Favorite Tool – Canva

I have never been a skilled graphic designer. Adobe PageMaker was about as good as I could get visually, and that’s been discontinued for years. I’m just not a visual thinker, which I’m totally fine with because there are tools that help me elevate my design abilities without being too cheesy or locked into templates.

I started using Canva a couple of years ago as students in my professional writing courses seemed to start turning to Canva more and more for their  visual assignments. It was really frustrating at first because they were all using the same basic templates with no real rhetorical choices being made. Instead of banning them from using it, I started digging into the tool myself and saw that it was more powerful than the students’ work represented, so I found ways to incorporate it into my courses a bit more.

Canva is a design tool that allows you to create a variety of visual documents – from posters to resumes to infographics to social media graphics – from their extensive library of templates and options for customizing the design. The free templates allow you to edit text and layout, add shapes, chance background and text colors, and choose stock images from their free library (many other images are available for a small fee, usually $1). Because I can use this tool for both work-related documents like course posters and syllabi (see right) as well as for Agile Faculty tasks, I pay $12.95/mo for the advanced version. The best features with the paid subscription are that you can create and reuse your won templates (see below) and you can resize any design into another format, like changing and Instagram post to a Facebook page header. For me, the money is worth it.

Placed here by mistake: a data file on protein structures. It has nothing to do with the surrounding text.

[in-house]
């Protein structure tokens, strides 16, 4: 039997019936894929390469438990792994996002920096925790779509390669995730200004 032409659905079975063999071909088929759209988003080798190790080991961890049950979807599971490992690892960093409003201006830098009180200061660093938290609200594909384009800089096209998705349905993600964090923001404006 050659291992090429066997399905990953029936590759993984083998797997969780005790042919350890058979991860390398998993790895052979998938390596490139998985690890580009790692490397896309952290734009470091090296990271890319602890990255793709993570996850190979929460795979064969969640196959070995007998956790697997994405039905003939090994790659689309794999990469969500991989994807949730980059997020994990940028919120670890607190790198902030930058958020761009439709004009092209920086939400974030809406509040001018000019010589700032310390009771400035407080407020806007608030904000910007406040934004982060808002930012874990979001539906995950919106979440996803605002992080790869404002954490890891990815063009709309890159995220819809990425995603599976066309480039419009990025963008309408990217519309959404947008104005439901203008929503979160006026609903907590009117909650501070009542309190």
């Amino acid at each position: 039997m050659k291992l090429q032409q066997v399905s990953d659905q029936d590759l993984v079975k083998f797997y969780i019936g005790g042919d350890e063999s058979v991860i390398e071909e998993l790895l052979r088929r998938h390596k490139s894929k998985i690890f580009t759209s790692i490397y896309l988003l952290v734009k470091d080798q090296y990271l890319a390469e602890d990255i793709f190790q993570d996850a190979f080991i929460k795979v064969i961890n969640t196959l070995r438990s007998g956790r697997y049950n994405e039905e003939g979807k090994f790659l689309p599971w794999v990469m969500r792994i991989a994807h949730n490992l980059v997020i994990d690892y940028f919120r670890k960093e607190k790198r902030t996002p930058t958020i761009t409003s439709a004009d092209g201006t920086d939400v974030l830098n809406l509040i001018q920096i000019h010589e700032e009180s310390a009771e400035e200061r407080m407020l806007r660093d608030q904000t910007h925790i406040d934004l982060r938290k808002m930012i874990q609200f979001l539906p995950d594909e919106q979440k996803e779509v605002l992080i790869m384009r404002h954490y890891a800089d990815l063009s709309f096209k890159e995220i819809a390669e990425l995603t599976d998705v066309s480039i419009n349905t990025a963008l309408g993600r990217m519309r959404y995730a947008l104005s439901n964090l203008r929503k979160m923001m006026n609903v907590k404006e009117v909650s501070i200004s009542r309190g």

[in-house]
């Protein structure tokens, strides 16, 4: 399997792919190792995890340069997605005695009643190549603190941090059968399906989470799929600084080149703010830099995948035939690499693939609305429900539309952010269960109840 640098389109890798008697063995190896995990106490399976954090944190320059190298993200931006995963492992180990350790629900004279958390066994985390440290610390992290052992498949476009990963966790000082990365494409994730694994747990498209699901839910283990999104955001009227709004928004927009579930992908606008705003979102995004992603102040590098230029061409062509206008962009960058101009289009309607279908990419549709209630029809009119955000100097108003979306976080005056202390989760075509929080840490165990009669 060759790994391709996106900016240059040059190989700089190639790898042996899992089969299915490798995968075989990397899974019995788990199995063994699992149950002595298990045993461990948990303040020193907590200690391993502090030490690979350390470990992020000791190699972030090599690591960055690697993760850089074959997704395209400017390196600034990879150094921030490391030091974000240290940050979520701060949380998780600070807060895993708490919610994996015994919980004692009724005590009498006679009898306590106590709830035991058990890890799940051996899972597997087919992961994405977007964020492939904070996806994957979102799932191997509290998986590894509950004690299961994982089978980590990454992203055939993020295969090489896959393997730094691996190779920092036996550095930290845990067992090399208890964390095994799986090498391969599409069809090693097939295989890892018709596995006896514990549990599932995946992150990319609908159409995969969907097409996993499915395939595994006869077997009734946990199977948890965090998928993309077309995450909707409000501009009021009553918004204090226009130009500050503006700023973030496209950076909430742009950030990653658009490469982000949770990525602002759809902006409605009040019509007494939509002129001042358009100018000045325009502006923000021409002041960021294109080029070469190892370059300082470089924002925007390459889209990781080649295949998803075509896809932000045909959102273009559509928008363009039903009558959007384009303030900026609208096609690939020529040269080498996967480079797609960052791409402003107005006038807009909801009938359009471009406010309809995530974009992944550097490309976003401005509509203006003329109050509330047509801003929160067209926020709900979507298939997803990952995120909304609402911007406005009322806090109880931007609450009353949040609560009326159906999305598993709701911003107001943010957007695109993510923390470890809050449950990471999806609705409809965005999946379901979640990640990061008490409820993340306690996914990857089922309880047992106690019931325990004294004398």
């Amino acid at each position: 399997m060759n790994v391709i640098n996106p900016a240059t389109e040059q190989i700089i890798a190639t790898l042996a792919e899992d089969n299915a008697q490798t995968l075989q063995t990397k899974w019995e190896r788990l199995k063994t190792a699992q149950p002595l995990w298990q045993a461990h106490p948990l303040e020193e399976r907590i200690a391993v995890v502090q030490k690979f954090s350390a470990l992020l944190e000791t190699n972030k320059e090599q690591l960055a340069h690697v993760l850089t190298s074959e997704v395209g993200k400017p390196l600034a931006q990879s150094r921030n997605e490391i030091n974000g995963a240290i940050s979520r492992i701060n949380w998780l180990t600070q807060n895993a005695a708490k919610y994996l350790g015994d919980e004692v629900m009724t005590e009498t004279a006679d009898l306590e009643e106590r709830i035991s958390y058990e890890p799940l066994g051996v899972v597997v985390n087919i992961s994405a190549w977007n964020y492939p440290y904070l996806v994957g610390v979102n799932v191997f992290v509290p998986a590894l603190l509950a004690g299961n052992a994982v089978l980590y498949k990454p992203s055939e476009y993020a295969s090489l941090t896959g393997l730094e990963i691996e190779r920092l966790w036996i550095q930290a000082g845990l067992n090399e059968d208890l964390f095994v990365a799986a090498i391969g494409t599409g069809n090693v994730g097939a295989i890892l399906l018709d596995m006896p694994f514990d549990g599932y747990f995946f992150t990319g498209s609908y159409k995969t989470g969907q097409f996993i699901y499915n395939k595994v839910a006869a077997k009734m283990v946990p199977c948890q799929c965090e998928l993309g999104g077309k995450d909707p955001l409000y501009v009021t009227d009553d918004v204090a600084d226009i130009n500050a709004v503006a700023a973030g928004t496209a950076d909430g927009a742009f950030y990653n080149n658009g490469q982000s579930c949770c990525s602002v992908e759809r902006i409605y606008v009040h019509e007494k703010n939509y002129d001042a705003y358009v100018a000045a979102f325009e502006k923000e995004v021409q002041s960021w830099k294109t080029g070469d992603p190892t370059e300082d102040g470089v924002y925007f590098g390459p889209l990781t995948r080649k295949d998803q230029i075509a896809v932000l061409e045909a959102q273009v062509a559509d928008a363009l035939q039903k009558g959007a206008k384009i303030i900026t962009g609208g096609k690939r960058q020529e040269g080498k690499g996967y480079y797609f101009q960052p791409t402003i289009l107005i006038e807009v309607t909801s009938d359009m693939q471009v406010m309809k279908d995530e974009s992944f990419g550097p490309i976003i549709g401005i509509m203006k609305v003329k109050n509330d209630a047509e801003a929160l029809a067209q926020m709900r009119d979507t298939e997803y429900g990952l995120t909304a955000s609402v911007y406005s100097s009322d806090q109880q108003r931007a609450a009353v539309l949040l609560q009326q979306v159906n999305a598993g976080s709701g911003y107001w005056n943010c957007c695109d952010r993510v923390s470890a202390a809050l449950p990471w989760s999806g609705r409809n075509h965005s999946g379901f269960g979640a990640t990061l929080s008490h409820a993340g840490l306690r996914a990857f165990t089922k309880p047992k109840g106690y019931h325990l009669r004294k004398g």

So, go to Canva and play around. If you aren’t a graphic designer or interested in learning the deeper features of Photoshop or InDesign, I highly recommend Canva.

 

 

(*This is not a paid advertisement/endorsement for Canva. I just like the tool.)

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